Acting Up, by John Inman
Publisher: Dreamspinner Press
Release Date: December 23, 2016
Rating 3.5 out of 5 Stars
It’s not easy breaking into show biz. Especially when you aren’t exactly loaded with talent. But Malcolm Fox won’t let a little thing like that hold him back.
Actually, it isn’t the show-business part of his life that bothers him as much as the romantic part—or the lack thereof. At twenty-six, Malcolm has never been in love. He lives in San Diego with his roommate, Beth, another struggling actor, and each of them is just as unsuccessful as the other. While Malcolm toddles off to this audition and that, he ponders the lack of excitement in his life. The lack of purpose. The lack of a man.
Then Beth’s brother moves in.
Freshly imported from Missouri of all places, Cory Williams is a towering hunk of muscles and innocence, and Malcolm is gobsmacked by the sexiness of his new roomie from the start. When infatuation enters the picture, Malcolm knows he’s really in trouble. After all, Cory is straight!
At least, that’s the general consensus.
Show Biz (Struggling Actors)
I nearly DNFed this book somewhere in the first chapter.
Our hero Malcom was rude, shallow, crass and oh, naturally, thought he was hilarious. That the book was written in the first person just magnified his horrible personality and ramped up the cringe factor for me, particularly when he broke down the fourth wall and addressed the reader directly.
But enter handsome, straight Cory, stage left, with his beefy good looks and all-around Mr. Nice Guy personality and suddenly Malcom got a whole lot more tolerable. Nice, even. And shockingly, it wasn’t even thanks to Cory’s magic dick. Well, not at first, anyway.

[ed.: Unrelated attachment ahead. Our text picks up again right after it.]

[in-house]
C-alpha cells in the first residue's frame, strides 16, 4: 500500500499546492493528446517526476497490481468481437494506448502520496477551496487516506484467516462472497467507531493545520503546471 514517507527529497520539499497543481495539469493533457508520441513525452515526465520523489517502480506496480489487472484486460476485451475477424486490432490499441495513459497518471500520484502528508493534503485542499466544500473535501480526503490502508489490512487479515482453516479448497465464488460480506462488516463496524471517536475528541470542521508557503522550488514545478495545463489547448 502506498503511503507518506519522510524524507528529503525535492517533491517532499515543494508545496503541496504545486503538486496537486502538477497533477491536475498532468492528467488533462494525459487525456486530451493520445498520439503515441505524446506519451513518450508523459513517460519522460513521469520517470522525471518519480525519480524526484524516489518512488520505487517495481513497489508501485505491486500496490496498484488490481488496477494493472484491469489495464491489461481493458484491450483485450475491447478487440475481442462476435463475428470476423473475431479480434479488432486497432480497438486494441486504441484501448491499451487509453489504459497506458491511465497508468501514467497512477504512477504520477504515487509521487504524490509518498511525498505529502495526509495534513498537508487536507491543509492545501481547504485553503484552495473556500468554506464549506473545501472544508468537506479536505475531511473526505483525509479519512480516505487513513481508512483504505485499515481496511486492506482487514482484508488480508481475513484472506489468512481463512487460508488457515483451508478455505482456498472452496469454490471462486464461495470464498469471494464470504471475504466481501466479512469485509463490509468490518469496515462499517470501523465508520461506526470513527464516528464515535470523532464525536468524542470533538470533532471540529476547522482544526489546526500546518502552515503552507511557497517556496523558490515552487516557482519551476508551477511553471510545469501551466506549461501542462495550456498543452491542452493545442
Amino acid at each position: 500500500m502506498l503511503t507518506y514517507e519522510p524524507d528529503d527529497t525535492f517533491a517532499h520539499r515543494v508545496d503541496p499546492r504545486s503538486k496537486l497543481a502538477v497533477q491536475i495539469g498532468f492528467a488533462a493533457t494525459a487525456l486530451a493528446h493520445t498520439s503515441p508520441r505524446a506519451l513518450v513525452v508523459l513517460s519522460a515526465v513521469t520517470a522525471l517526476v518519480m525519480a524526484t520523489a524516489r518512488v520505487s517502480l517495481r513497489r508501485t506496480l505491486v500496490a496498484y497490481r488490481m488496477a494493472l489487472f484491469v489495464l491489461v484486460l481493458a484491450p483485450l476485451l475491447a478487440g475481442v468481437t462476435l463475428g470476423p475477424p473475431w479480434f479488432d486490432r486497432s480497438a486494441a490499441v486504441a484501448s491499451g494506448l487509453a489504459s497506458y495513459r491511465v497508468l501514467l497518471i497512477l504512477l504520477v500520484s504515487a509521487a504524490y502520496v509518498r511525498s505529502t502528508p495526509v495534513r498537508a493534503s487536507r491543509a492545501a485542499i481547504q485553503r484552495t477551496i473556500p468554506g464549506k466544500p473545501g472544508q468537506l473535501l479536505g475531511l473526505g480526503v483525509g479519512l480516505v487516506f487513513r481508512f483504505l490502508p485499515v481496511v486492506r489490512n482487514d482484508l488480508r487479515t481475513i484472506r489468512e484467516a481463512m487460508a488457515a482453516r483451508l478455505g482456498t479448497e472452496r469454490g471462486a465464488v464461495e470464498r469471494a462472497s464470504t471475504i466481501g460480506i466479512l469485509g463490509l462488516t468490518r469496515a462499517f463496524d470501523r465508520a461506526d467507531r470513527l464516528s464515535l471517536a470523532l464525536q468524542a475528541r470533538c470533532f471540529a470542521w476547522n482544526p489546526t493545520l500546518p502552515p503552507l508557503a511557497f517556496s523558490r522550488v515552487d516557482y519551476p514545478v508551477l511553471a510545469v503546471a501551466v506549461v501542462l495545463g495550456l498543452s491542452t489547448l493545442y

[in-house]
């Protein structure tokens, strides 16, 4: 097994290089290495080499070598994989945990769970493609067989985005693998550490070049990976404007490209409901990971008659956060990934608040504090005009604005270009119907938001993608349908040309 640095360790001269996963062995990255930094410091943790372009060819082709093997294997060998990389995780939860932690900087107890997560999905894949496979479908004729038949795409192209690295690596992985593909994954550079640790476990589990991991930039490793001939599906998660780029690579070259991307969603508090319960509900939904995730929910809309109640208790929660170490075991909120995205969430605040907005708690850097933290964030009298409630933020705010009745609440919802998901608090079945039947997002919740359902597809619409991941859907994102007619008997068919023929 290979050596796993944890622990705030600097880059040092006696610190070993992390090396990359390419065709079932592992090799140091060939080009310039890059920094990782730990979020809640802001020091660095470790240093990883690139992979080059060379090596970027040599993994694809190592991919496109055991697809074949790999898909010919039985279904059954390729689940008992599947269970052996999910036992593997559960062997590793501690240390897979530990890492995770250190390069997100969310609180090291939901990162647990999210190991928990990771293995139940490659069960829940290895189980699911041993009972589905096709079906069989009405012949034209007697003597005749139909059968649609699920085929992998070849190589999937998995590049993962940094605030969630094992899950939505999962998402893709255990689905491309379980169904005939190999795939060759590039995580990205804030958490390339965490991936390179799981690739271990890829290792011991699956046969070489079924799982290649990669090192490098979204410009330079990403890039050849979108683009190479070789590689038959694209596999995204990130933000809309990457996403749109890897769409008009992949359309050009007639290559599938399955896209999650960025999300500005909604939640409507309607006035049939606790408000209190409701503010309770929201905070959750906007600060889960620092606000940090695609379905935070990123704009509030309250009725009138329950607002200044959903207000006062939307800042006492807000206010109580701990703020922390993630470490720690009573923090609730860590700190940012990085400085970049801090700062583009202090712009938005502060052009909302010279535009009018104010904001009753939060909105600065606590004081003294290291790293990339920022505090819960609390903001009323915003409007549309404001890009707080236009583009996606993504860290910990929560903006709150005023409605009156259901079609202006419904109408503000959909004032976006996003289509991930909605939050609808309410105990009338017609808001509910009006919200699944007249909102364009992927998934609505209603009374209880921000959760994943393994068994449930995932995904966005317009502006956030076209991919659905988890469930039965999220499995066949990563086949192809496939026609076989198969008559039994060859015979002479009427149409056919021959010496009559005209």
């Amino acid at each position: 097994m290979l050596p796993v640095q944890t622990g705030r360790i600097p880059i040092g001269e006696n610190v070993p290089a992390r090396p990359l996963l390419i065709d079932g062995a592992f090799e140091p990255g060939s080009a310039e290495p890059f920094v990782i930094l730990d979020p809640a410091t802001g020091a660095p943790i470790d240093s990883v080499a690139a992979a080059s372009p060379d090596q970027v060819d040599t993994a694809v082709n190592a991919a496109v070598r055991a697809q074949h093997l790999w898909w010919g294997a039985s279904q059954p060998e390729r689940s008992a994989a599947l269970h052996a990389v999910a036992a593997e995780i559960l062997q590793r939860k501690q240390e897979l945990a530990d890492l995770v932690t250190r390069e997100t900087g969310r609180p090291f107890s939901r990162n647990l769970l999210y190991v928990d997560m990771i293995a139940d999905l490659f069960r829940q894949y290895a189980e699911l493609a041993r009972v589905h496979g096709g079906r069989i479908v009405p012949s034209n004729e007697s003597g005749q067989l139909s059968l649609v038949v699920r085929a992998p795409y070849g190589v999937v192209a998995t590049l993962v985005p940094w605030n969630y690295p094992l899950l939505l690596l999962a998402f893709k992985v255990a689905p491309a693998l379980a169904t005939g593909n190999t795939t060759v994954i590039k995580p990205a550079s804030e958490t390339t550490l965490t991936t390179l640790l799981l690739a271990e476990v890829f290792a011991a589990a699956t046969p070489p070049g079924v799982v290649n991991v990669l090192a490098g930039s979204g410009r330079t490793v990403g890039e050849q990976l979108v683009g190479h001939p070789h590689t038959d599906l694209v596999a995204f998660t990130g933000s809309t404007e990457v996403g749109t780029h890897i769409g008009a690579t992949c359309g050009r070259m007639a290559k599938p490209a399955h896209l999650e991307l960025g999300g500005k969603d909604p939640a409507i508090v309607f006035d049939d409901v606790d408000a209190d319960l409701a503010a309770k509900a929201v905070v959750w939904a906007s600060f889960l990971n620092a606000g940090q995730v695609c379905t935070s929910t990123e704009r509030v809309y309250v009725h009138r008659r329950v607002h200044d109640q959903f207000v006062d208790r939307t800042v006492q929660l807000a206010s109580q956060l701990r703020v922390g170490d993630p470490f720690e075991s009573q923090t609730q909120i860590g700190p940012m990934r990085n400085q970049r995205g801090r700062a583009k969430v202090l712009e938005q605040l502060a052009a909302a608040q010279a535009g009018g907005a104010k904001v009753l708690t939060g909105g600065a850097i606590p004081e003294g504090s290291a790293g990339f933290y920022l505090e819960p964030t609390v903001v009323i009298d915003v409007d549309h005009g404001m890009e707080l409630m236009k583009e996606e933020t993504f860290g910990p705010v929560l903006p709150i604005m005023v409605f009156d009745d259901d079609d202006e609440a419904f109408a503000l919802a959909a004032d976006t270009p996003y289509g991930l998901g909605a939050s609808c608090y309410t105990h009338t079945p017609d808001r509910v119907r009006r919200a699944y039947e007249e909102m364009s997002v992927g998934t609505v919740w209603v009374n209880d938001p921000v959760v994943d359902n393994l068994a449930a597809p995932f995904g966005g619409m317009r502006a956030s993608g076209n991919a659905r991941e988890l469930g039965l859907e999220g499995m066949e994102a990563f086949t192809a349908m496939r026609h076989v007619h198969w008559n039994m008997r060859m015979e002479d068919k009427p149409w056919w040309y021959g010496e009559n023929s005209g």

We’ve all kinda been there. When you’re on your best behavior because you really like someone and you don’t want them to see your bad side (even if it’s your only known side)? Or maybe your crush is easily the nicest person you’ve ever met in your entire life and it starts to rub off on you? Well, that’s pretty much what happens to Malcolm.
Speaking of rubbing off, poor Malcolm suffers in the worst way for over half the book (think of it as atoning for his past sins) which made it all the sweeter (not to mention hotter than hell) when he and (tadaa!) not-so-straight Cory finally come together. Ha, see what I did there, I said come together.
The book paints the characters in a sort of farcical light and the shenanigans that the roommates get up to are both ridiculous and hilarious. Viv, Malcolm’s hoot of a mom was a favorite of mine, with her dramatic fortune telling and relentless love life. The light tone of the book did help smooth over a few plot points that were much too convenient , such as the reason Cory moved out West, as well as (mild spoilers ahead) his getting bit by the acting bug despite seeing firsthand its lack of glamor or opportunity.
Despite its questionable start and even more questionable hero, Acting Up turned out to be unexpectedly sweet and enjoyable, and okay maybe a teeeeeeny bit funny. If you can get through the first chapter or so, you just might be pleasantly surprised.
You can purchase Acting Up at:
I received an advanced copy of this novel in exchange for a fair and honest review.